(No really, that's not my misspelling.)

Re:Spend your money right (4, Insightful)

tehSpork (1000190) | more than 4 years ago | (#28850069)

I am not saying your current games are bad - I have no experience with them

You've saved yourself some money and hours of crappy gameplay then. Assassin's Creed was almost enjoyable (if it hadn't been so buggy), other than that I haven't really enjoyed an Ubisoft title since Chaos Theory (released in 2005). I had been looking forward to Splinter Cell Conviction, however with the way they keep delaying it and changing things by the time we get it I doubt it will resemble the original franchise at all.

A note to game developers: Just because a franchise is successful doesn't mean that it will survive a substantial change in gameplay like we got with Double Agent. Furthermore, after a bomb like Double Agent it would be wise to return more towards the style that popularized your game in the first place before branching out in new directions. I'm not asking for EA Games Madden-esque repetition here and not saying that taking franchises in new creative directions is not good, but when you fail so badly take it back to base before you try again.

Also: If you notice game sales going down it probably has a correlation to your games sucking, regardless of the actual effects of piracy. Since the industry has pretty much stopped offering demos often times the only way to try a game is to download it first. If it sucks why would you bother purchasing it? "Better" DRM isn't going to help you on this front, however games that don't suck would. =)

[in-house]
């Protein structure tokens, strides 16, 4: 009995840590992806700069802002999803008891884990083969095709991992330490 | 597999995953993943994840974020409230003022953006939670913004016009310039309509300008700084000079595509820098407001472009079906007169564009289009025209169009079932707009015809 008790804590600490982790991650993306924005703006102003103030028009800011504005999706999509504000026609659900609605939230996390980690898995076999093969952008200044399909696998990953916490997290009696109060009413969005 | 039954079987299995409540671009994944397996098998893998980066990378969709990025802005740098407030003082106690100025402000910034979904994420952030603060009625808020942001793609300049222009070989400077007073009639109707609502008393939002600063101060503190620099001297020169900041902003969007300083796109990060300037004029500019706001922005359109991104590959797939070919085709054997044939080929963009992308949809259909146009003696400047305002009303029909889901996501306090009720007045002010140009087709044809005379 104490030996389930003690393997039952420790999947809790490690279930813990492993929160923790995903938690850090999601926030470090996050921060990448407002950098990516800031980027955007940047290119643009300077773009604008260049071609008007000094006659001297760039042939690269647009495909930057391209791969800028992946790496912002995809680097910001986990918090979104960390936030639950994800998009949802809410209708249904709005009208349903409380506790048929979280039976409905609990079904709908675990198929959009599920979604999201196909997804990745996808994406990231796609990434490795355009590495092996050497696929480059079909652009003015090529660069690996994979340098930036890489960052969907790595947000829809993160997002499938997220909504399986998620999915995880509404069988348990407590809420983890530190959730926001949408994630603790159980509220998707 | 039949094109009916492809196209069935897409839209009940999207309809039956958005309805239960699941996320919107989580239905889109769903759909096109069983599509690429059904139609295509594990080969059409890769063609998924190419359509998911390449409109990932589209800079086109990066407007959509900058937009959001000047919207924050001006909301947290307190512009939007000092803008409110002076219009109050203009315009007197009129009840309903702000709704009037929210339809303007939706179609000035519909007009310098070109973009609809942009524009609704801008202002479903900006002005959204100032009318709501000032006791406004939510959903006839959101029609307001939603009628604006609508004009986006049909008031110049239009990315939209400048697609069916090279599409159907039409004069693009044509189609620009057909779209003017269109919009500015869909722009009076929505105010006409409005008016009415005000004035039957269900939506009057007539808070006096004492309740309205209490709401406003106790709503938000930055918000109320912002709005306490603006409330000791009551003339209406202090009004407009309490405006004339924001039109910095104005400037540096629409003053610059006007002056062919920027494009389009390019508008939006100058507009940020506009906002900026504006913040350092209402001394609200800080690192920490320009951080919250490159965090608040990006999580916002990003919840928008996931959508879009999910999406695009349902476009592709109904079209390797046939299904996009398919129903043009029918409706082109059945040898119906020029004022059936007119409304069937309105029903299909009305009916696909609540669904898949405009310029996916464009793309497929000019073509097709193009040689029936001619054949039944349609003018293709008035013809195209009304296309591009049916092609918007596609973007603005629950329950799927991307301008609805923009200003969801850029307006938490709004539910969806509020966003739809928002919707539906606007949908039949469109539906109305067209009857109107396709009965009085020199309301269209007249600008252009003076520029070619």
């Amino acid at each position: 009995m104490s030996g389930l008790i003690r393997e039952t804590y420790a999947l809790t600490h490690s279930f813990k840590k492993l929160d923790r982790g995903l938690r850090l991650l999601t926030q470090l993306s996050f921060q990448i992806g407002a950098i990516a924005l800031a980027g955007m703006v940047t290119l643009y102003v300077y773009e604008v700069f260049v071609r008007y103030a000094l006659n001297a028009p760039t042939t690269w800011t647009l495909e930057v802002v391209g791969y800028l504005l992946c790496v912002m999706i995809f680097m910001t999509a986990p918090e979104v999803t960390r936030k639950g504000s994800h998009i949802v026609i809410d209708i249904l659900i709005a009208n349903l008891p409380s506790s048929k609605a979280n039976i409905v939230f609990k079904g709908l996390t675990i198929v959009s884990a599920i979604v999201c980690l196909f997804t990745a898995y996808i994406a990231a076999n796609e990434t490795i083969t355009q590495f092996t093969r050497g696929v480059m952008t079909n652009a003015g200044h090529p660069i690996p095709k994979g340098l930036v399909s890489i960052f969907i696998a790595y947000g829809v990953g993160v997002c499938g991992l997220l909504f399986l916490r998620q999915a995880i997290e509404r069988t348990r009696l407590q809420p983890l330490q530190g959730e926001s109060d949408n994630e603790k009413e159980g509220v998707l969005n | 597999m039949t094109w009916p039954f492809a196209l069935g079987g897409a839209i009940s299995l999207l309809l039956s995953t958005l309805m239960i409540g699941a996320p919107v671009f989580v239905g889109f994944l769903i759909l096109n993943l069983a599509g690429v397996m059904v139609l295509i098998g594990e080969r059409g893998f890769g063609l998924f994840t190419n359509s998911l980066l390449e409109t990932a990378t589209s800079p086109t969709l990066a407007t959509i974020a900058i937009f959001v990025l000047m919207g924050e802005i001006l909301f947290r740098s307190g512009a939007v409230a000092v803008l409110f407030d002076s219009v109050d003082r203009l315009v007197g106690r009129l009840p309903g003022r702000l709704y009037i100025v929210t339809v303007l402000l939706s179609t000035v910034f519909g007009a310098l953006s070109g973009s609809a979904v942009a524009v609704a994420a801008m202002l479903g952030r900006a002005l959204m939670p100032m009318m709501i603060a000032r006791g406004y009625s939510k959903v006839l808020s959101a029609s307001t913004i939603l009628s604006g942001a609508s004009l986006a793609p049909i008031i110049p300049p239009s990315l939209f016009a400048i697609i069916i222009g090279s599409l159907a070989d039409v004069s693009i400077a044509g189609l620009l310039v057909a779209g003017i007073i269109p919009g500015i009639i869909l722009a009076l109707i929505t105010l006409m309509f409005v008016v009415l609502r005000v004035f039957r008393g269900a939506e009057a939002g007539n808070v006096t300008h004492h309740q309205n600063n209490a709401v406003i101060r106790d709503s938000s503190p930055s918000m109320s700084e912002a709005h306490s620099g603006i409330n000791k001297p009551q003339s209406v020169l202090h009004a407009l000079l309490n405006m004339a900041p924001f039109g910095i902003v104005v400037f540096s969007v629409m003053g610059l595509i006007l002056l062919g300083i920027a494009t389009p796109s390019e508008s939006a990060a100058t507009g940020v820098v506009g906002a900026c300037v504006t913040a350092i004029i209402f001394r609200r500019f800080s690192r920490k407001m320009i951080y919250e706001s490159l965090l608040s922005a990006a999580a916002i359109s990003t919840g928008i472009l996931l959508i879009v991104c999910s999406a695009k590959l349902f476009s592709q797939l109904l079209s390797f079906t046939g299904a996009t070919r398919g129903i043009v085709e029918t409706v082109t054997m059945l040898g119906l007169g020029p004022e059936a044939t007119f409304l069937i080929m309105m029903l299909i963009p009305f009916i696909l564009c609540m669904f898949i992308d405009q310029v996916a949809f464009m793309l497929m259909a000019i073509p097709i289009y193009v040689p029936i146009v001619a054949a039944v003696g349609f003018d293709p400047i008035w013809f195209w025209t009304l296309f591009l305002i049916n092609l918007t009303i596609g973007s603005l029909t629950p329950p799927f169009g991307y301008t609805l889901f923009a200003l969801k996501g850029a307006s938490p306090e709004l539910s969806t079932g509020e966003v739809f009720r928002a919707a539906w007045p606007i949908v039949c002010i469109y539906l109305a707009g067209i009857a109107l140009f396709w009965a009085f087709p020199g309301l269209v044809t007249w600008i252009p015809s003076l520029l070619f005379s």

Anti-privacy tool? (4, Insightful)

Anonymous Coward | more than 4 years ago | (#28849517)

At first I misread the title as Anti-privacy tool, on second reading i realized this might be close to the truth.

Anti-piracy tool (5, Insightful)

mwvdlee (775178) | more than 4 years ago | (#28849527)

they are working on a new anti-piracy tool that should be ready by the end of 2009

In other news, hackers are working on breaking Ubisoft's new anti-piracy tool. They expect it to be cracked by the end of 2009 plus one day.

Starforce again? (5, Interesting)

Anonymous Coward | more than 4 years ago | (#28849673)

Brought to you by the same assholes that loved [gamespot.com] Starforce [wikipedia.org] (until they were sued [techdirt.com] for their crippleware).